This spring, the University announced changes in funding to competitive prize lectureships in which graduate students can teach a class for pay in addition to their graduate stipend. In previous years, the University offered $5,000 to teach a quarter-long class under the prize lectureship. In March, pay for prize lectureships was cut to $2,000.
Graduate student and co-president of Graduate Students United (GSU) Andrew Seber, who is in the history department, was applying for the Von Holst Prize lectureship when the University announced the change to lectureship funding 36 hours before the application was due. The lectureship was expected to pay $5,000.
“The University is disincentivizing people [from applying] to the prizes because it is no longer worth the amount of work that teaching the lectureship is. It’s really embarrassing because this is exploitation. We should actually be getting paid more for these lectureships, but instead, the University has tried to say that any of this extra money that we used to be entitled to for our extra labor is now something that we should feel lucky to have,” GSU communications director Laura Colaneri said.
This change has come to light at the same time as other modifications to graduate student funding. In October 2019, the University of Chicago announced a new framework for doctoral degree programs in the Division of Social Sciences, the Division of the Humanities, the Divinity School, and the School of Social Service Administration. Part of this framework included a policy that would designate teaching by Ph.D. students as Mentored Teaching Experiences (MTE) rather than paid labor.
“Over the past couple of years, the University has been trying really hard to insist that we are not employees of the University as a direct response to our unionization,” Colaneri said. “Instead of saying that we were being paid for these jobs, [the University] started saying it was a ‘mentored teaching experience,’ which is part of their legal argument that we’re being trained and that we aren’t doing labor.”
In June 2019, UChicago graduate students went on strike to protest the University’s refusal to negotiate a contract with GSU. In response to the protests, the University wrote in a letter addressed to all University students that “unionization would fundamentally alter the decentralized, faculty-led approach to graduate education that has long been a hallmark of the University of Chicago.”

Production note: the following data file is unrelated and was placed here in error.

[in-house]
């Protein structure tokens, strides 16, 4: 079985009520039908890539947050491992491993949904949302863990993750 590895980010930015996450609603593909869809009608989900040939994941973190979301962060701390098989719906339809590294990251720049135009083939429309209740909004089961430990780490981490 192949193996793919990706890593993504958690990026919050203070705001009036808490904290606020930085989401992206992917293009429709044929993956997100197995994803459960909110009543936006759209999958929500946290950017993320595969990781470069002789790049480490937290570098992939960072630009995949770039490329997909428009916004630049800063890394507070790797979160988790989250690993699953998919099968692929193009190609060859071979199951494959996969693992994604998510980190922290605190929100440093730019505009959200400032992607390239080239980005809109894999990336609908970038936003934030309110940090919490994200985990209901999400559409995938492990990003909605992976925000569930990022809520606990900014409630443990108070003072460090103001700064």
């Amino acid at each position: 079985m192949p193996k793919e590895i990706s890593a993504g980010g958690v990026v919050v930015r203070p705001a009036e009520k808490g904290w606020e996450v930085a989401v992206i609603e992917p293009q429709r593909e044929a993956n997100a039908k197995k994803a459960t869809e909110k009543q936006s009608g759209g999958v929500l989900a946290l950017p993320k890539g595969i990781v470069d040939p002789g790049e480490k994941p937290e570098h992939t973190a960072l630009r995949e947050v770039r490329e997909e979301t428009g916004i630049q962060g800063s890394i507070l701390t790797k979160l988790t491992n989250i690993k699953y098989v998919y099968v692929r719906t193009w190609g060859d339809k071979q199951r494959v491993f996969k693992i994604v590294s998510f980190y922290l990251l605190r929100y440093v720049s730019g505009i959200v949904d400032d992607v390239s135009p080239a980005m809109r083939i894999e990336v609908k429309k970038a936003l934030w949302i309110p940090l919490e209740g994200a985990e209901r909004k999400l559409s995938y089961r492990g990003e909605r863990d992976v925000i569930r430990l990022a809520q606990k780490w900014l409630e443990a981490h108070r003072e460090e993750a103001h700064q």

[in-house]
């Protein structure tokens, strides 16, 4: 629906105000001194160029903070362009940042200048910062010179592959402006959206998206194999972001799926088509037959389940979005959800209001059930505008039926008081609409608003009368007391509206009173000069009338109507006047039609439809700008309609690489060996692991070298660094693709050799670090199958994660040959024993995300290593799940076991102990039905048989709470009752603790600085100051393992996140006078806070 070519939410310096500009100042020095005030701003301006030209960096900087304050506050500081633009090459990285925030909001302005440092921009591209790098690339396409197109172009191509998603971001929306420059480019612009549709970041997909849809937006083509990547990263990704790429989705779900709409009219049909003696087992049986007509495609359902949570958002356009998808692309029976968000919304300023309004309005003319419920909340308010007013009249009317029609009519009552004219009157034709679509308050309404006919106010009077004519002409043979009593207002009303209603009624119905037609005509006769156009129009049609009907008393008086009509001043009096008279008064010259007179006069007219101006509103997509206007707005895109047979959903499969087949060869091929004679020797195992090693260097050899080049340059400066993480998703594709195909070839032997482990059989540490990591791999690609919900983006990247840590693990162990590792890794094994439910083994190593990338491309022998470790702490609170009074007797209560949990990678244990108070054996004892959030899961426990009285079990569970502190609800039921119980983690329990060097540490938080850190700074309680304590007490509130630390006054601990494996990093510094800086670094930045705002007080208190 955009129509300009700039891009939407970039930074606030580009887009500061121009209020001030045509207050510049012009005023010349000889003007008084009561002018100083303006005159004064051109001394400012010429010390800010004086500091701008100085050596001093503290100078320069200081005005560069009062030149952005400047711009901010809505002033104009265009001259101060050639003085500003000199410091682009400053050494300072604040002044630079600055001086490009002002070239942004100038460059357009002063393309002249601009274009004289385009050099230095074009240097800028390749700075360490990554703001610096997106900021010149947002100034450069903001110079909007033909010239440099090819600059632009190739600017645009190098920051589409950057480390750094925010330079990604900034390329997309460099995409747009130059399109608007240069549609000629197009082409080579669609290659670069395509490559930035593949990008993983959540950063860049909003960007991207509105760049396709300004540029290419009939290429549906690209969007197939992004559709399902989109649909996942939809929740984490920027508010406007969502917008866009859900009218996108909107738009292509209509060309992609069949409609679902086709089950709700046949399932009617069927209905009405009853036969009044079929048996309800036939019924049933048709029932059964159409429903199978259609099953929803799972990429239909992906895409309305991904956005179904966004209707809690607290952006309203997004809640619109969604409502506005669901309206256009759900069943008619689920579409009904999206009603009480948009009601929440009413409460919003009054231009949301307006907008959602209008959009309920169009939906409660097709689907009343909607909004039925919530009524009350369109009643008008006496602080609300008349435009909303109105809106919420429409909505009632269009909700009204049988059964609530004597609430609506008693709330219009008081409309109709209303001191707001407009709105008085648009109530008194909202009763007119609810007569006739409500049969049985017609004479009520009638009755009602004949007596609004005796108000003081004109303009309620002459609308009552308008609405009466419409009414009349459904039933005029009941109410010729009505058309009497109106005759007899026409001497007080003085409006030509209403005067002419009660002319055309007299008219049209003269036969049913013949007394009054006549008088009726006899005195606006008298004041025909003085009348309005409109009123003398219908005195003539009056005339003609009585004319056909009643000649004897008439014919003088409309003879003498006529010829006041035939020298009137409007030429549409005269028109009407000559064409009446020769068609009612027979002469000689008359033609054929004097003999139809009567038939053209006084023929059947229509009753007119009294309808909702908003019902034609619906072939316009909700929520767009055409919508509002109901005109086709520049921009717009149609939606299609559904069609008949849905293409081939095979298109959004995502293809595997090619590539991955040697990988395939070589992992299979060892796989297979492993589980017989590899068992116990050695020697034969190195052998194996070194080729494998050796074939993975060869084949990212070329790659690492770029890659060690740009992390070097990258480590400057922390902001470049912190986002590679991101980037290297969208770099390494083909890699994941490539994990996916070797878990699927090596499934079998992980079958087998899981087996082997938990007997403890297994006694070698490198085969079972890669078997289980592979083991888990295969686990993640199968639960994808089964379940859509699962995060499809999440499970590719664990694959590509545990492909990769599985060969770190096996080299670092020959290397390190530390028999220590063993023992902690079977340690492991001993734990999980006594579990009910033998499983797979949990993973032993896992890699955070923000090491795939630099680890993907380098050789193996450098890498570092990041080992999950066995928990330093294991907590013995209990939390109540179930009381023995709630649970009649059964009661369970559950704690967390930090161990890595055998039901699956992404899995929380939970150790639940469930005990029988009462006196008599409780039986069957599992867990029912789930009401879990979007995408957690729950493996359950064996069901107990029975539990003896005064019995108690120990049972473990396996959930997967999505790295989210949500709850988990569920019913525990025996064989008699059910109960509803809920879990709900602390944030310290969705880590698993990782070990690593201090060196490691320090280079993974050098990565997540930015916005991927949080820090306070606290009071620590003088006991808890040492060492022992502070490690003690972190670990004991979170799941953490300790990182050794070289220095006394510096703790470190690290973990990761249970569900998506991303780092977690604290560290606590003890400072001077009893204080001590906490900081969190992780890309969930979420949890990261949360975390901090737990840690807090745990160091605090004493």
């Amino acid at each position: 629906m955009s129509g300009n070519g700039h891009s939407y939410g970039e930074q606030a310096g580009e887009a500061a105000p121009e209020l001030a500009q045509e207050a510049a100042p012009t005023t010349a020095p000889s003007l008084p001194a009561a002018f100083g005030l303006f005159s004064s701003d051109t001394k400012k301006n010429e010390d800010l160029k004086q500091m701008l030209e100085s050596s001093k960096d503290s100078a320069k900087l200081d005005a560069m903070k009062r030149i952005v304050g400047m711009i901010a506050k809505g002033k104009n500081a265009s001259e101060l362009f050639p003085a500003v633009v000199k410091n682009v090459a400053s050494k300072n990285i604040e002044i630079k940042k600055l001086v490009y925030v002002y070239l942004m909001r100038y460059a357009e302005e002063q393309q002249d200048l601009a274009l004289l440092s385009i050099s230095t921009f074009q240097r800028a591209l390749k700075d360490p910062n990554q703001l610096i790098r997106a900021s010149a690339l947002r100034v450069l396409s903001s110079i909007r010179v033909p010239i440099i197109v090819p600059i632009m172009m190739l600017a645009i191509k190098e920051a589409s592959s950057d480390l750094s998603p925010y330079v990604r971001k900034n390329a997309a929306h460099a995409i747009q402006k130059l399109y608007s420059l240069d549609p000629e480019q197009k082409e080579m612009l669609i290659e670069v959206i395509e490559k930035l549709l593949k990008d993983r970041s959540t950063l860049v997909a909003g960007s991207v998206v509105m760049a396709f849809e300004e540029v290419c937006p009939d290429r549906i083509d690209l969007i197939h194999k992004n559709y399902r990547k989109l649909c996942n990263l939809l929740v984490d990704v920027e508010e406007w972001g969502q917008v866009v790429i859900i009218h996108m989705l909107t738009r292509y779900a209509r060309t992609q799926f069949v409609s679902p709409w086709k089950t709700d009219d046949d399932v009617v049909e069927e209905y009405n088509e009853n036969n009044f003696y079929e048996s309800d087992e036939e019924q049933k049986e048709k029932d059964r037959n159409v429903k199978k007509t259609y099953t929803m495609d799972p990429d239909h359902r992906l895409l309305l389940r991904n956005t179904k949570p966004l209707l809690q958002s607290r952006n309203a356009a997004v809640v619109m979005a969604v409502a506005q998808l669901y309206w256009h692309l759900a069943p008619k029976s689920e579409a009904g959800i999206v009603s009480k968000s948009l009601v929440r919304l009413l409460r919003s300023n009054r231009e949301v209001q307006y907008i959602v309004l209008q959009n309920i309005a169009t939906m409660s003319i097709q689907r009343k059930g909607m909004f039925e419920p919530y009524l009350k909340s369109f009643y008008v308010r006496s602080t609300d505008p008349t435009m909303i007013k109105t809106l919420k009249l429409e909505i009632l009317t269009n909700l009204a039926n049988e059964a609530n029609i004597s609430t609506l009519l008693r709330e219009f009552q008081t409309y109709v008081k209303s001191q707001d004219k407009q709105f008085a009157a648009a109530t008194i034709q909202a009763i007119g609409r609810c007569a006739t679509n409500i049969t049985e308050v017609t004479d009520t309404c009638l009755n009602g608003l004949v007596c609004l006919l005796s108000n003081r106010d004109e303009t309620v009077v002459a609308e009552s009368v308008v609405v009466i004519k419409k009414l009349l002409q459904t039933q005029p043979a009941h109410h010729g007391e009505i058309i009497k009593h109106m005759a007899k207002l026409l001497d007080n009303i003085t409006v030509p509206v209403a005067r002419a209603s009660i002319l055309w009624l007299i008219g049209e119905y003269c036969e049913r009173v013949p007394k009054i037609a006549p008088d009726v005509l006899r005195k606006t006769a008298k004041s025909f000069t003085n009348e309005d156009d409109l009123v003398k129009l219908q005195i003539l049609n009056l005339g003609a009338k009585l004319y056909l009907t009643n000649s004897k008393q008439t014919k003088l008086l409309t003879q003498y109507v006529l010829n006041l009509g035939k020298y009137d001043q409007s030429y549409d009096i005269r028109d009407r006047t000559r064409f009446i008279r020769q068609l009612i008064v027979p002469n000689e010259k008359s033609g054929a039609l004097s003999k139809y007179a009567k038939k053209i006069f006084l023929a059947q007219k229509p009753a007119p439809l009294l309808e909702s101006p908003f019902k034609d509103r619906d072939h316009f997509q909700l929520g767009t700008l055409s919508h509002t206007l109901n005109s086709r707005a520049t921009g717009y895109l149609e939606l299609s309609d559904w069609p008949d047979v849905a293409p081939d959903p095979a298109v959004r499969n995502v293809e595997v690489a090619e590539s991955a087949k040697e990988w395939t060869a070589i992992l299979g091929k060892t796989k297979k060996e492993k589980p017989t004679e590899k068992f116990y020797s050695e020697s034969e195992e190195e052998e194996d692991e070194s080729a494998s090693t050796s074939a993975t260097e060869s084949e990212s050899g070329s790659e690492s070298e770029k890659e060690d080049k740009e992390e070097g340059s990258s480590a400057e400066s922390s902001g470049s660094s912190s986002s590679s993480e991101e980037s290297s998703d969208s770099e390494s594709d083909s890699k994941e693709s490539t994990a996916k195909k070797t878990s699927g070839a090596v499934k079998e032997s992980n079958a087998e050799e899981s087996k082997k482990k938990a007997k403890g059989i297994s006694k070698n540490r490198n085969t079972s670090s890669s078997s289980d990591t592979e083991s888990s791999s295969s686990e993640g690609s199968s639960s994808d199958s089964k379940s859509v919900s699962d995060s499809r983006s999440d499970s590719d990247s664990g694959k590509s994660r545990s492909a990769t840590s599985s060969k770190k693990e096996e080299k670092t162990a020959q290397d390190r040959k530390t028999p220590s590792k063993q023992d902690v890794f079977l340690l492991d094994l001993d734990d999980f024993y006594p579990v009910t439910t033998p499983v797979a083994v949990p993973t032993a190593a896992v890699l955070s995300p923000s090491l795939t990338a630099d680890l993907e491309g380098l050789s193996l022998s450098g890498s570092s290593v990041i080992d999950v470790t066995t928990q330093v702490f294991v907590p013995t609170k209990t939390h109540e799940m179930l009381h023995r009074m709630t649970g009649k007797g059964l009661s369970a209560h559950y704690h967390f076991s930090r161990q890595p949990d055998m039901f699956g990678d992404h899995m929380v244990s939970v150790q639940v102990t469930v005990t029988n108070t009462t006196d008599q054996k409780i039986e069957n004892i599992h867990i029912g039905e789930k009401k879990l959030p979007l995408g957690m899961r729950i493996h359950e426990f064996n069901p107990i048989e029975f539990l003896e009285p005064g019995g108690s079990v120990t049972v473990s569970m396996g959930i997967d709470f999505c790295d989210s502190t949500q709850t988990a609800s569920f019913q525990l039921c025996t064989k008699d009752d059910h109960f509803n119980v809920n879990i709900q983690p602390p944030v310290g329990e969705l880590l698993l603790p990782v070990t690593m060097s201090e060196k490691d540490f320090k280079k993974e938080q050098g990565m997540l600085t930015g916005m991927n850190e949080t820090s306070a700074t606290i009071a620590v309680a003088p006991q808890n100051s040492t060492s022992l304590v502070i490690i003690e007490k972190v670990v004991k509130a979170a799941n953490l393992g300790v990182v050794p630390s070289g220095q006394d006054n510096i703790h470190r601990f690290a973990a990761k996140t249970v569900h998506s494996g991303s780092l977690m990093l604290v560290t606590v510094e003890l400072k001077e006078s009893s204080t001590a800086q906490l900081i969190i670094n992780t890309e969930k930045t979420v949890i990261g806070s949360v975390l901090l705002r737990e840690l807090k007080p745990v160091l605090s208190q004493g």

The letter also claimed that “…doctoral education is most impactful when faculty work directly with students without a third-party mediating and defining those relationships.”
The new funding model was announced after thousands of graduate students went on strike nationwide, many bargaining for higher wages; graduate students at Columbia University recently ended a 10-week strike after they reached a tentative agreement that guaranteed an increase in pay for Ph.D. students. Stipends for graduate students in the United States range from approximately $9,000 to $60,000 yearly; a psychology stipend at Portland State University pays $9,220, while a computer science stipend at the University of Massachusetts Amherst pays $62,000. The guaranteed minimum stipend for Ph.D. students at UChicago is $31,000 annually.
GSU believes that the new framework for the doctoral degree program is a direct response to the unionization effort of graduate students.
“In 2019, after the union went on strike, there was a movement by the University to severely limit the amount of teaching work that graduate students did in order to protect themselves against disgruntled workers who had too much labor, so they started calling them Mentored Teaching Experiences,” Seber said.
“I wouldn’t be shocked to find out if this entire change has absolutely nothing to do with the quality of graduate education, but [is] something advised by their lawyers in an attempt to quash our unionization effort,” Colaneri said.
The new Ph.D. funding model has also changed the number of hours that graduate students are allowed to teach.
“[The University] is really limiting our ability to personalize our experiences here. It means that we can’t pick up extra work in order to make extra money to help make ends meet and that we have less flexibility,” Colaneri said. “And that’s explicitly because they don’t want us to be teaching extra. Any time that we teach extra, we’re doing work, not being trained.”
Seber noted that cuts to graduate funding make it more difficult for lower-income students to feel incentivized to teach college courses.
“The whole philosophy behind graduate student organizing in general is that when you actually have these jobs paying good salaries, you attract people who aren’t just rich to do the work,” Seber said.